If you enjoy cooking, it pays to choose quality knives and learn about their parts and uses. Cheap knives can be frustrating to use and may need to be replaced regularly, thereby lessening the savings. A good knife may cost a hundred dollars or more but will keep cutting into the next generation with proper care.
Knife Parts and Quality
Understanding the anatomy of a knife will shed light on its design for a particular function. Let’s begin with the chef’s knife: this is the kitchen workhorse that does 90 percent of our mincing, dicing, slicing, trimming, and chopping. Because the chef’s knife’s 8”-10” blade comes into repeated, sometimes vigorous contact with the cutting surface, it should be designed to withstand these impacts.
We’ll start at the bolster, the thickened part of the blade that leads into the handle. The bolster is the balance point on most chef’s knives. It adds necessary weight to the knife but, more to the point, it serves as a cushion between your fingers and the blade. Without a blunted bolster, either your second or third finger—depending on the grip you use—could easily become chafed by rubbing against the rear of the blade.
The top edge of the blade is simply known as the back. Some knives—serrated ones, for instance—have a narrow back; they’re effective for fine, thin slicing. But on a good chef’s knife, the back is wider and flat—the better to push on with your free hand when you need extra thrust or stability.
The back of the blade extends to the tip, which in turn curves around to the bottom of the bolster. This entire bottom stretch—from tip to bolster—is called the cutting edge. It is the business side of your chef’s knife.
The tip is the narrowest part of the cutting edge and includes the point and the first several inches of the cutting edge. A perceptive cook learns that the tip is essentially a knife within a knife, a fine cutting tool for thin-slicing mushrooms, scallions, cherry tomatoes, etc. The tip is also the most vulnerable part of the knife; it should never be used as a can opener or prying tool, and it can break if it falls to the floor.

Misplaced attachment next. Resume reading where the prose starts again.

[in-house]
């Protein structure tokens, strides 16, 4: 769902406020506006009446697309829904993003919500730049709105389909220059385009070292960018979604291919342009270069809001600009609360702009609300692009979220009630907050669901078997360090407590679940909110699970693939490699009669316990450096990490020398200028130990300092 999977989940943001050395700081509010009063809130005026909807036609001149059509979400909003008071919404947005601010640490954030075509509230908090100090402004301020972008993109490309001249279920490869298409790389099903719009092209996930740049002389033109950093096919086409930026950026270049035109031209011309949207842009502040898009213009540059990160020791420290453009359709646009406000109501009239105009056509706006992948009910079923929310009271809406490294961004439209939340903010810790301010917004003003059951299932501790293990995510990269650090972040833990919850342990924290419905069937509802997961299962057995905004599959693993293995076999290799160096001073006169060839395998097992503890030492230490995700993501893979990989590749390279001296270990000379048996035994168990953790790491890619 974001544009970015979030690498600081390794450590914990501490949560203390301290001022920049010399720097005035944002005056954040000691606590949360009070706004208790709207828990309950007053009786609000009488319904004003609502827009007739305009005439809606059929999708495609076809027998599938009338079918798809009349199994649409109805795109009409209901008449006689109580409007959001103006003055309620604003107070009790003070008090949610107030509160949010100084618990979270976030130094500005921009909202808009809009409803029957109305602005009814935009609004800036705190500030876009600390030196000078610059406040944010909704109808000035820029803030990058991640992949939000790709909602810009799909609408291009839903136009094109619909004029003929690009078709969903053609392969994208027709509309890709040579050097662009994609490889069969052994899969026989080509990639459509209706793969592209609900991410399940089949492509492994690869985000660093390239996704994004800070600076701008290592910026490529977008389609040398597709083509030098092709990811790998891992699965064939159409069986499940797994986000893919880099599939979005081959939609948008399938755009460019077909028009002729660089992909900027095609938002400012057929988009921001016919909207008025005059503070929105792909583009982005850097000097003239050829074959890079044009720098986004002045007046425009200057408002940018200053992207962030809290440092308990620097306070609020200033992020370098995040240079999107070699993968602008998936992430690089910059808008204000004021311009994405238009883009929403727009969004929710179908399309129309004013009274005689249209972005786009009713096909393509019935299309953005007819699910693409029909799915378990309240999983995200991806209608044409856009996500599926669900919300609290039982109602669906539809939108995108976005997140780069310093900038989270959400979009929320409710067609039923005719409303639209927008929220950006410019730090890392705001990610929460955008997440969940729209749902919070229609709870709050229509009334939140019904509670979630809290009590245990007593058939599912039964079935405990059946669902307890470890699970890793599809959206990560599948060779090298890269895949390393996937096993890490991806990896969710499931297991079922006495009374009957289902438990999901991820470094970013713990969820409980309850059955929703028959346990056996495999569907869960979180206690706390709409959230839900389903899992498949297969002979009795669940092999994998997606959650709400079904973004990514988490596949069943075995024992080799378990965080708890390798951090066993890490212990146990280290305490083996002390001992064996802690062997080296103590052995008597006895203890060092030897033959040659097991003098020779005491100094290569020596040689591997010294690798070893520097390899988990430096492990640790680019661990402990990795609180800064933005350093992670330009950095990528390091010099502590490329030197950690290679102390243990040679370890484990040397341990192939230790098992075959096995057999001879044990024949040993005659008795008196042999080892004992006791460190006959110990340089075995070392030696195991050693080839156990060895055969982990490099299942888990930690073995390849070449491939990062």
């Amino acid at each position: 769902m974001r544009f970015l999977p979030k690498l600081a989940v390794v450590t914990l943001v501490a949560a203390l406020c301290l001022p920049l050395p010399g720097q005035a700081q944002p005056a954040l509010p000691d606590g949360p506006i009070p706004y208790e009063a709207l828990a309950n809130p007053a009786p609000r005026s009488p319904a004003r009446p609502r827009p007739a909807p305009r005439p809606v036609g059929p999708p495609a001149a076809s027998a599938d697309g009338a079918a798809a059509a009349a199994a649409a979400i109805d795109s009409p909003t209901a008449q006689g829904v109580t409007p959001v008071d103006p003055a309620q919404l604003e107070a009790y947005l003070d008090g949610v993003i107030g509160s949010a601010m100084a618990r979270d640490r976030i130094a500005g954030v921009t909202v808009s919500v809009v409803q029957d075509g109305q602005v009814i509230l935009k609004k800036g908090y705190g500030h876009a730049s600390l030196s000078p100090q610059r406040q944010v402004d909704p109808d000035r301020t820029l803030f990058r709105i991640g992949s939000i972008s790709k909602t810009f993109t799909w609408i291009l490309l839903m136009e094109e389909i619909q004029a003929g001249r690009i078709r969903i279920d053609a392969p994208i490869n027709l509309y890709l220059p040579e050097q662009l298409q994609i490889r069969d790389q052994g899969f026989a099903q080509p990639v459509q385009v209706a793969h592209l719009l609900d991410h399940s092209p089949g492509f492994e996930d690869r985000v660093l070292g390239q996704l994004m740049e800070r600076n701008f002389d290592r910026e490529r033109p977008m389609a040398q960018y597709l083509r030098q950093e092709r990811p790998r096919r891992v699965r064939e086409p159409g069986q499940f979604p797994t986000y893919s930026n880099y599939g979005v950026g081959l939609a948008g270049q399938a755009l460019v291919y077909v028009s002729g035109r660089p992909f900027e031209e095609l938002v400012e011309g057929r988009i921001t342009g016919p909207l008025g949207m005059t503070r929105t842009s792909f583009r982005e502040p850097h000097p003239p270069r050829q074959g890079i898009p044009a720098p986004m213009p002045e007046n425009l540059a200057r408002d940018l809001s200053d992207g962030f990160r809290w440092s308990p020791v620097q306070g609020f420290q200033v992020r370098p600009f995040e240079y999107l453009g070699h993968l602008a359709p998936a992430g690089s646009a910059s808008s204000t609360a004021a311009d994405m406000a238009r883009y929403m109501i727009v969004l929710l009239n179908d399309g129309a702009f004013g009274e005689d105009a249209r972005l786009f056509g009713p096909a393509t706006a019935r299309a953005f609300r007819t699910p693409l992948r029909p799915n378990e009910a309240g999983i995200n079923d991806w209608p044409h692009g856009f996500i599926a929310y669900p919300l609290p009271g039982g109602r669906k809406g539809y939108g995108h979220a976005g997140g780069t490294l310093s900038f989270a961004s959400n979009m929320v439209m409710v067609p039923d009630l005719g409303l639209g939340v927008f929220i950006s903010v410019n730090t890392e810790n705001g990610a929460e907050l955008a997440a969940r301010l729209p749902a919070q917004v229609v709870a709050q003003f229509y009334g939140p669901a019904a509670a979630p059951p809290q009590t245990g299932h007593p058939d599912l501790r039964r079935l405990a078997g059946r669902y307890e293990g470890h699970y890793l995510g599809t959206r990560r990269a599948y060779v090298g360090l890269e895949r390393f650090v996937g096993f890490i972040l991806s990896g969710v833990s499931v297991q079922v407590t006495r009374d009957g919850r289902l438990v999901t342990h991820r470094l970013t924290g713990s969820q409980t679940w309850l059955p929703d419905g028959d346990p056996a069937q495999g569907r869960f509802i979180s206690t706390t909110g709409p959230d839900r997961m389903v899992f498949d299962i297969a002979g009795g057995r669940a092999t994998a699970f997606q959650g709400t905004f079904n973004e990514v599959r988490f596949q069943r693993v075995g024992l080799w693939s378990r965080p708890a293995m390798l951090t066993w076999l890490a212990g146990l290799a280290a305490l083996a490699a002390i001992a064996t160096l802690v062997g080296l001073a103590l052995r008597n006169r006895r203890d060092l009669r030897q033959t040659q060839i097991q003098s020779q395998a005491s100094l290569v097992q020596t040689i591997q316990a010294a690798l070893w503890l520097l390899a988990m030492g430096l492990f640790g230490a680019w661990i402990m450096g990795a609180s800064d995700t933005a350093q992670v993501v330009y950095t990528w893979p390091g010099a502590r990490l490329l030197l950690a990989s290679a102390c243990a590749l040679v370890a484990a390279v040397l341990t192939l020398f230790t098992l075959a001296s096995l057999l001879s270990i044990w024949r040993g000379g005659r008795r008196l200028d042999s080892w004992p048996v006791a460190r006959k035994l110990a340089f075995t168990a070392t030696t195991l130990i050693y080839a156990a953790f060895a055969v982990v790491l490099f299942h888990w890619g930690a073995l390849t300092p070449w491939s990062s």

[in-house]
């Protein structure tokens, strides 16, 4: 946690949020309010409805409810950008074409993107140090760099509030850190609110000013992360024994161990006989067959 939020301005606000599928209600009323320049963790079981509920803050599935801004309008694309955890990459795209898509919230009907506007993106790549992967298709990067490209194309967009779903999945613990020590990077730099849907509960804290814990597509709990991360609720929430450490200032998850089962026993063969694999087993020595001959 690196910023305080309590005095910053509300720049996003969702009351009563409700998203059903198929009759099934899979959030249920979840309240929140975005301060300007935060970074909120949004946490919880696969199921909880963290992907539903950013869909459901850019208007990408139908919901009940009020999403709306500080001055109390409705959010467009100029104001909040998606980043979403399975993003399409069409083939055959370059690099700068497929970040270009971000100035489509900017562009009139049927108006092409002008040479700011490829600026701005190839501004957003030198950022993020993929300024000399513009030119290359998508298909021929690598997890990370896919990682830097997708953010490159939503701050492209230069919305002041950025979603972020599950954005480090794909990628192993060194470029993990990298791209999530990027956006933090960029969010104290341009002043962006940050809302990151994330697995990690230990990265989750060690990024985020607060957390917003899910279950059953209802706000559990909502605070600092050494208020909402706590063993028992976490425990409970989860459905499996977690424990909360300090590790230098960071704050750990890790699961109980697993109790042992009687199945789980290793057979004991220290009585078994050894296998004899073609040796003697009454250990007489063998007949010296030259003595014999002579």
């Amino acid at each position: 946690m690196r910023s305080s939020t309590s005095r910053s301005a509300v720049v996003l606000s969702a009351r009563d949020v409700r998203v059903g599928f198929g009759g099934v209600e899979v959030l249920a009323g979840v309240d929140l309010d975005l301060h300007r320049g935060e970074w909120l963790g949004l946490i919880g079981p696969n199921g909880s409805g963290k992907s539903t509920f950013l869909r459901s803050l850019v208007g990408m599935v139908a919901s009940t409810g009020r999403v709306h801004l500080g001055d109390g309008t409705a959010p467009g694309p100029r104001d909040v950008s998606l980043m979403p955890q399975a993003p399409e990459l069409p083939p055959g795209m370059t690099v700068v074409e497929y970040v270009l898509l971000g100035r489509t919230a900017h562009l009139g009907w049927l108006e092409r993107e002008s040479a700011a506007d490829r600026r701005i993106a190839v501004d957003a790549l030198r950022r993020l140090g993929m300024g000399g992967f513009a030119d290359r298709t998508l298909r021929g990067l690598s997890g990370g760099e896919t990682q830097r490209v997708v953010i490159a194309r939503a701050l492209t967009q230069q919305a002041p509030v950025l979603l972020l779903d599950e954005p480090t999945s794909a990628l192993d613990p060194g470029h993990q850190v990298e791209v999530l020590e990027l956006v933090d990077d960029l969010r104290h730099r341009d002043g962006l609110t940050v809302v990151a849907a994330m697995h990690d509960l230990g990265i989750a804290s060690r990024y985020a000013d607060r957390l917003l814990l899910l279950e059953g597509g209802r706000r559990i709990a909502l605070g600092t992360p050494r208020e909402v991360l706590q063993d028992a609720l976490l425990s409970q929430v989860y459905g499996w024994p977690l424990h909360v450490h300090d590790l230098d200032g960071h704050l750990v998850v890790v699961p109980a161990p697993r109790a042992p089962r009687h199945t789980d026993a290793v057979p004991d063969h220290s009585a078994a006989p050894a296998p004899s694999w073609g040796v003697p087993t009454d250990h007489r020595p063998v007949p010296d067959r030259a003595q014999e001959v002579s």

When we cut with a chef’s knife, we often use a rocking motion due to the curved part of the cutting edge known as the rocker. That’s where most of the blade’s taper is. Behind the rocker is the heel, the thickest part of the cutting edge. You’d rely on the rocker to mince your way through a pile of parsley, whereas you’d bear down on the heel, with your free palm pushing down on the back, to halve a hefty winter squash (perhaps, for safety, first piercing the skin with the point to get the blade started).
The blade extension sandwiched inside the handle is called the tang. Traditionally, the best knives have had what’s known as a full tang—one that’s the same size and shape as the handle and whose sandwiched edge is visible all around the handle.
Today, there’s a trend away from full-tang knives as manufacturers find new, less expensive ways to bond partial tangs to handles.
I have at least one good knife with no visible tang. The handle pieces are made just slightly larger than the tang itself and then heat-shrunk right onto the tang, an arrangement that’s guaranteed for life and has held up well for ten years now.
Other Considerations When Buying a Knife
As far as handles go, wood looks nice but it isn’t the best material for knife handles. After repeated washing and drying (causing the wood to swell and shrink), the rivets may eventually work their way loose and shorten the life of your knife. The best kitchen knives have handles made of high-impact plastic, such as polypropylene or fiberglass nylon.
Only buy a knife that fits your hand comfortably and that you’ll be able to grip securely even if your palm sweats. And think twice before buying a complete set of kitchen knives; the chef’s knife might fit you like a charm, but the parer might be too small. If you can see the rivets, are they flush to the handle? If they aren’t and protrude even slightly, they’ll irritate your chopping hand.
Also consider the steel used in the blade. Carbon steel takes an edge nicely but dulls quickly; stainless steel won’t rust but you can’t sharpen it. High-carbon stainless steel is an alloy that combines the best properties of both; it’s easy to sharpen, keeps the edge for a reasonable period of time, and won’t rust. With the exception of serrated knives, which as a rule can’t be sharpened, high-carbon stainless steel is far and away the best kind of blade to consider.
Tips for Storing and Cleaning Knives
To last, good knives need to be protected. A heavy (stable) freestanding knife block or one designed to fit in a drawer are great storage options if they have enough slots and are near your work area.
Also, clean knives immediately after each use and don’t let food harden on them. Once you’ve washed them, dry your knives right away: with the blade pointing away from you, drape a towel over the back of the knife and gently swipe the blade clean from bolster to point. Store them at once.
Good knives that are properly cared for can be invaluable kitchen helpers for generations to come.
For more about knives, see “Which Knife to Use, How to Sharpen Knives, and Safe Cutting Techniques.”